Olympic Rowing in Oklahoma?

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Well-known member
Jan 30, 2007
Rogers, Ar

Here is something I'll bet you didn't know about Oklahoma. (and you thought all we did was play football)


The U.S. Rowing Association announced Friday it plans to open a year-round program in Oklahoma City to train the nation’s top young rowers.The program will be geared to developing rowers to compete at the Olympic level.
“We will focus on training the next generation of world-class rowers with an emphasis on the under-23 athlete pool,” said U.S. Rowing Executive Director Glenn Merry. “We also see a future where Oklahoma City serves as the national center for coaching education for U.S. Rowing.”
About a dozen rowers will be in residence by next summer, and the program will ultimately grow to include about 50 athletes, Merry said.
They will live in college dorms at Oklahoma City University and be given local business internship opportunities.
Training will be done initially at the Chesapeake Boathouse along the Oklahoma River, but will move to the Devon Boathouse once it opens in 2010.
The Devon Boathouse, a $10 million facility with more than 40,000 square feet of space, will house a high-performance center for training the young athletes. It will include strength and cardiovascular conditioning facilities, an indoor rowing tank, indoor pool, classroom and administrative space and boat storage for more than 100 rowing shells.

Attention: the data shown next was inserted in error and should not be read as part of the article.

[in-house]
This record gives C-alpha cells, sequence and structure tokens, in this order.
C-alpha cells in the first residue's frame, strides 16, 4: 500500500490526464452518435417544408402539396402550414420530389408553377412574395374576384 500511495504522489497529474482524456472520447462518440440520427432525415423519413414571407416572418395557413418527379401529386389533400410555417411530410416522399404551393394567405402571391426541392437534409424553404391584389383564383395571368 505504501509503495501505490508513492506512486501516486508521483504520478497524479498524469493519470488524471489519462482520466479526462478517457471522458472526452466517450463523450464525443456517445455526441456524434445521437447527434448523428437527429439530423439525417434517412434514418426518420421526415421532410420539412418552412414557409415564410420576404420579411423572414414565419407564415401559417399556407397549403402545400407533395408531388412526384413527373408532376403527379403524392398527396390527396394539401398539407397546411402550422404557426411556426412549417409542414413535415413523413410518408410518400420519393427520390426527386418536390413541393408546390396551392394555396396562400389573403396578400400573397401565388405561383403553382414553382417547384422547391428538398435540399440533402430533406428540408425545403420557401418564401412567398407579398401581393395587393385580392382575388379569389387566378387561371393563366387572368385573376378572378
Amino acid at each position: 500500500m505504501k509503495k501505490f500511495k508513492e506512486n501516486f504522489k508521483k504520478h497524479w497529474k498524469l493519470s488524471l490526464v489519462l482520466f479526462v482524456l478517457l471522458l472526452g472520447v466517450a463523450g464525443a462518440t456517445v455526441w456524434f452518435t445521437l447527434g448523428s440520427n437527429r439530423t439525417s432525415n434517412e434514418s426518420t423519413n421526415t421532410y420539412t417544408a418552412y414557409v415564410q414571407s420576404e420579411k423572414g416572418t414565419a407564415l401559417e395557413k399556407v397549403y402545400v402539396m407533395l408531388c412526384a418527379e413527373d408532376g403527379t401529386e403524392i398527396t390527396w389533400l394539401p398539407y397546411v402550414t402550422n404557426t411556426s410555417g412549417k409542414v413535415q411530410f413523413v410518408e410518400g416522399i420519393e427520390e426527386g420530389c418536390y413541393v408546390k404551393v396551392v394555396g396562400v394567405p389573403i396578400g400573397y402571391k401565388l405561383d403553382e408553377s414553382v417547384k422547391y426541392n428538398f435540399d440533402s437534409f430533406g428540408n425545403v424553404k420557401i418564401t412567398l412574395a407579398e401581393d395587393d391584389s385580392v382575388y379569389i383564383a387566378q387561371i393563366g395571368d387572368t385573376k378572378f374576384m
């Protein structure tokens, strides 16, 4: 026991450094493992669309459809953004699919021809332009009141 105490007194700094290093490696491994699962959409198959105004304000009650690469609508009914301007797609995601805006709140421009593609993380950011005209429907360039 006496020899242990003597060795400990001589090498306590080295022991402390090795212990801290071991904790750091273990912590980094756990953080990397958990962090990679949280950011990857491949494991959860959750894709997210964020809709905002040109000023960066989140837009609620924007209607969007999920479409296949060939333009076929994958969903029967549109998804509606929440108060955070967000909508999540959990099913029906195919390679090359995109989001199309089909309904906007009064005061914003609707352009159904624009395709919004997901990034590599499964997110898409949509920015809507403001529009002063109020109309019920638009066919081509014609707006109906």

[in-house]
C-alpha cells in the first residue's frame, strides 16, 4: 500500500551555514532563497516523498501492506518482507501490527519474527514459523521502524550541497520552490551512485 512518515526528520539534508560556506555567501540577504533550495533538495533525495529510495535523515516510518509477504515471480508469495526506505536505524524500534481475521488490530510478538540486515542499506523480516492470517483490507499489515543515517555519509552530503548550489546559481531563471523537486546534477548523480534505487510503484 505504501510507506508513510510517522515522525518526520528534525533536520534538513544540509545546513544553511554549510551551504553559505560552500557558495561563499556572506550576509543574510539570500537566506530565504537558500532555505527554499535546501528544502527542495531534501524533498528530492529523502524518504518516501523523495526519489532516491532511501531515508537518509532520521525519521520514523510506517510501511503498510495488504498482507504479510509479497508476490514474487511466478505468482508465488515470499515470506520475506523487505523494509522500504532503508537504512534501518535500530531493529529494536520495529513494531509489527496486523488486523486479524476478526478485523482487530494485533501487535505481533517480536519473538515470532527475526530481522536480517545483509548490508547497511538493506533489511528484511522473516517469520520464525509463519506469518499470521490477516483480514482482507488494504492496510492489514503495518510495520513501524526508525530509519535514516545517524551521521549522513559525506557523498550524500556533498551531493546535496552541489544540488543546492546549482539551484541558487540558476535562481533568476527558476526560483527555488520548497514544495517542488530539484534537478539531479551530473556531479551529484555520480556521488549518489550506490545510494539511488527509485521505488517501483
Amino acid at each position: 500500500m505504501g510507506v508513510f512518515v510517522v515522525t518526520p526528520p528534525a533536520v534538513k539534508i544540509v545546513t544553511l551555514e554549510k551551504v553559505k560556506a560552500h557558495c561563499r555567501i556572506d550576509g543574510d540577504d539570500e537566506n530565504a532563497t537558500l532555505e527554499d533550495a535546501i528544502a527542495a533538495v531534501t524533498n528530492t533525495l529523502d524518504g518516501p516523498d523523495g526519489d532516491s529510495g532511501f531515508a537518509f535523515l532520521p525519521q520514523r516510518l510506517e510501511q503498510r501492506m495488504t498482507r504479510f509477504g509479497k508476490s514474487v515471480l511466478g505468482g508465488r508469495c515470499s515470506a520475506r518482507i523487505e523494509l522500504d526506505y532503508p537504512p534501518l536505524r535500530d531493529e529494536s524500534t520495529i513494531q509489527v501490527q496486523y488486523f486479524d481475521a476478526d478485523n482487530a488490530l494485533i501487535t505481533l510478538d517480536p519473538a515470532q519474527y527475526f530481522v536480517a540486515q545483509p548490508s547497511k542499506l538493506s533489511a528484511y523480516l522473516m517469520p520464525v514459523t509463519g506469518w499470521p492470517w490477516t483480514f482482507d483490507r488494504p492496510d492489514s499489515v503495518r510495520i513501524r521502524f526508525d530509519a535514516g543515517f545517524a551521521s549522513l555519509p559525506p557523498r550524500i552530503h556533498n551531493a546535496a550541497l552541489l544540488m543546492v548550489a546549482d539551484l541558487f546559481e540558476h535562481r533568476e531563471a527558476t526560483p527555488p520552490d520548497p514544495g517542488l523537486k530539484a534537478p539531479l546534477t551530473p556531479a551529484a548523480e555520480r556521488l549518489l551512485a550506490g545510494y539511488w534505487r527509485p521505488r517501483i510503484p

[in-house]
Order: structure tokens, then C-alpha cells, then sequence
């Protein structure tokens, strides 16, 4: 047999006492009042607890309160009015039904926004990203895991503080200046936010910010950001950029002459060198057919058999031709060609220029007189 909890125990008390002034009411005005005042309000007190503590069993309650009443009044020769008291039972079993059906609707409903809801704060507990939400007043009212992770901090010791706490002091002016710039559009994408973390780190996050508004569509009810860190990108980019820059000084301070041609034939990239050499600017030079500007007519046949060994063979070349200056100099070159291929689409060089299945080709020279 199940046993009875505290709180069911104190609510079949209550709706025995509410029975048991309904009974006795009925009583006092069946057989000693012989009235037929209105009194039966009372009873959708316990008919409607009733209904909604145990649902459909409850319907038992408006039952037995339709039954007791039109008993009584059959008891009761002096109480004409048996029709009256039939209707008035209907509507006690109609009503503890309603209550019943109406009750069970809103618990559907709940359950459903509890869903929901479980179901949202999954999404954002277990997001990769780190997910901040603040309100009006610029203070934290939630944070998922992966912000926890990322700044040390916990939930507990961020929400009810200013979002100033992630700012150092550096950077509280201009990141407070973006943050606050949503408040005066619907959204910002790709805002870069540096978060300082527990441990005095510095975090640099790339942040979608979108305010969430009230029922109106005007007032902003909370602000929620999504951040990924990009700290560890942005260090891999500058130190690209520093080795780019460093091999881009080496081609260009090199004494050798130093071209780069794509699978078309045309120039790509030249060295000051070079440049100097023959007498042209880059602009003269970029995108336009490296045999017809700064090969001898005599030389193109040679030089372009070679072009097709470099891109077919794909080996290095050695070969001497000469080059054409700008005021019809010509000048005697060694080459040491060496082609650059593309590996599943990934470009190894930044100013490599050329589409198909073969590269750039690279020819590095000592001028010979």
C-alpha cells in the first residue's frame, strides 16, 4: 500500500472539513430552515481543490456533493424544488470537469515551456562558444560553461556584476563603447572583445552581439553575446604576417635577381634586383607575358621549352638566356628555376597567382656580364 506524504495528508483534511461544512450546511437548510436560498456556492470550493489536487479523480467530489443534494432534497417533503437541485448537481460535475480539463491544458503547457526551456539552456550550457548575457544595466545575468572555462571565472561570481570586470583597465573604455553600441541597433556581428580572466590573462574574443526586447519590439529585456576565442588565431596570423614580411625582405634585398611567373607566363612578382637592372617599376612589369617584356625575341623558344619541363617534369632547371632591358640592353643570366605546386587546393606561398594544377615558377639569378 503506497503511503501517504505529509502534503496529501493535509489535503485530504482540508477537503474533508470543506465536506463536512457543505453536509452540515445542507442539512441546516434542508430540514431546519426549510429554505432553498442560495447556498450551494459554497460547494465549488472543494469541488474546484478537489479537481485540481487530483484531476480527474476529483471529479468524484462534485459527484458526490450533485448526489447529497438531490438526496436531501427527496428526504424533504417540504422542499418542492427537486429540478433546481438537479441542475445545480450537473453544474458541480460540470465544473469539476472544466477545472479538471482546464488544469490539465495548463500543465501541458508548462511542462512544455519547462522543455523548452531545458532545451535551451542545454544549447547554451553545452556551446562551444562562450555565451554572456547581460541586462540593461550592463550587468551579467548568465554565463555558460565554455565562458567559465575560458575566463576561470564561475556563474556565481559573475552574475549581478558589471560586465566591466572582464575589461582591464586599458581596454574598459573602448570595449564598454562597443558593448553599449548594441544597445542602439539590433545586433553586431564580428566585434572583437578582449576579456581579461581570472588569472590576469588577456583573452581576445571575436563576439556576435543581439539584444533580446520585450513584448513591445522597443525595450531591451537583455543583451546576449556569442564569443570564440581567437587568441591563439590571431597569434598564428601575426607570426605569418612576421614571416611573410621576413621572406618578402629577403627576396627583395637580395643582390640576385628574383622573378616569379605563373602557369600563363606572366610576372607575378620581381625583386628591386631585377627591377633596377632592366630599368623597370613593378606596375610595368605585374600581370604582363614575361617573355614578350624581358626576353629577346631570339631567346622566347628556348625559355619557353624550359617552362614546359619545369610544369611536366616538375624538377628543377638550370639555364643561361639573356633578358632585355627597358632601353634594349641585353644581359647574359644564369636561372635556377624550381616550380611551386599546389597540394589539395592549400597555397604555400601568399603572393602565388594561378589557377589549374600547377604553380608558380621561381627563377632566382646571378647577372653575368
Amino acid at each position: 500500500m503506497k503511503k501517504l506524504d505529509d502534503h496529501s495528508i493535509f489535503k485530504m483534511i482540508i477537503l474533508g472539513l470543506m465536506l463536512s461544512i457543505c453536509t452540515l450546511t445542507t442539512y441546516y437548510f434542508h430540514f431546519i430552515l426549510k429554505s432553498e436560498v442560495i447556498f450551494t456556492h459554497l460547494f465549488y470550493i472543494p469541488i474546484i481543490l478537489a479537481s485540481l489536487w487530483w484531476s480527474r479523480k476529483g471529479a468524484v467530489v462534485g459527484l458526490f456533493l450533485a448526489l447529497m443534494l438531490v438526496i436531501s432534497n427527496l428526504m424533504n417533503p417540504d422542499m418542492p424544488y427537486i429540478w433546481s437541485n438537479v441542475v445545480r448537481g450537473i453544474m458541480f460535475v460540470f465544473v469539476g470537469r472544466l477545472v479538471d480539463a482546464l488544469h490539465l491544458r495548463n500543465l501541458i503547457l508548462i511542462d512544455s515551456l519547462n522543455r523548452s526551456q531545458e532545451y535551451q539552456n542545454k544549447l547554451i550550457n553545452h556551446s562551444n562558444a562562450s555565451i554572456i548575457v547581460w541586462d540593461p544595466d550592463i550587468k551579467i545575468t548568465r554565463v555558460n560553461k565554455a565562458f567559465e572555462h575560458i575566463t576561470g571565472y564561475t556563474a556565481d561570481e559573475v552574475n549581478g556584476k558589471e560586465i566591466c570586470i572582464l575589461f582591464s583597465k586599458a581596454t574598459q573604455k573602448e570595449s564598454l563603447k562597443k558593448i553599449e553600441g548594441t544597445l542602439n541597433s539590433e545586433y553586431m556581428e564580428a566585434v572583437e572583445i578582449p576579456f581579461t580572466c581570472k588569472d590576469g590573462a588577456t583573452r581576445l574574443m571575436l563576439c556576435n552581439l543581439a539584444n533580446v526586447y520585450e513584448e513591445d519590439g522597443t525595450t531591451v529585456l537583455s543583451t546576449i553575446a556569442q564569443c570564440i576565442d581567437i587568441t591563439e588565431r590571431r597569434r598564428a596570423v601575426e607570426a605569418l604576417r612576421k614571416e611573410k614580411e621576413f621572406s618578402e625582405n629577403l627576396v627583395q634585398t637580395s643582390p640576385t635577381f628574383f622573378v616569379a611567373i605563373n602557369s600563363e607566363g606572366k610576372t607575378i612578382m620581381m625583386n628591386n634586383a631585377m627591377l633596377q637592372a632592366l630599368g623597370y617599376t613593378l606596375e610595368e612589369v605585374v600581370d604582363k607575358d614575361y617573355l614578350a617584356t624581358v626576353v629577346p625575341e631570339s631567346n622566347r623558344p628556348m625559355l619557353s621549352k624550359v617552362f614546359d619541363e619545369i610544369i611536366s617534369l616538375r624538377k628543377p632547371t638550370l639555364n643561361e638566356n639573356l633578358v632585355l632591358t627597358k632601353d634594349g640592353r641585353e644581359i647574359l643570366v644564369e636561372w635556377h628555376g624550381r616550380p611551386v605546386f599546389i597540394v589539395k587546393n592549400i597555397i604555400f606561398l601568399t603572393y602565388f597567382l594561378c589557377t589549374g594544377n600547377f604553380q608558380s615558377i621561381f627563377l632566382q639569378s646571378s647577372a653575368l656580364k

Young Olympic rowing hopefuls currently are training at various facilities scattered across the country.
Bringing them all together in one central location with top-rated facilities should go a long way toward the country’s success in future Olympic games, Merry said.
“We think long-term, in four to eight years, it’s going to impact our Olympic medal performance, which already has been increasing over the last two Olympics,” he said.
Marcus McElhenney, a coxswain on the 2008 eight-man rowing team that won a bronze medal at the Beijing Olympics, said word has spread among the international rowing community that Oklahoma City is a hotbed for the sport.
“It’s already benefiting the U.S. Olympic team,” McElhenney said. “We spent two weeks training out here last year and we came home with three Olympic medals. You do the math.
“And that’s only going to increase. If we allow people to train here full-time, consistently with other top athletes, we’ll just keep dumping athletes into the World Championships and the Olympics and keep bringing home hardware.”
The interest in rowing in Oklahoma City exploded in recent years after the transformation of a stretch of sandy, sometimes-dry river south of the city’s downtown district that was called the North Canadian River.
A running joke was that it was the only river that had to be mowed twice a year.
But voters approved a bond package in the 1990s that allowed for the construction of a system of locks and dams that enabled the river – renamed the Oklahoma River – to host regattas.
The University of Oklahoma and University of Central Oklahoma both are planning to build separate boathouses along the river, and a master development plan calls for a finish line tower, permanent lighting and grandstands along the river.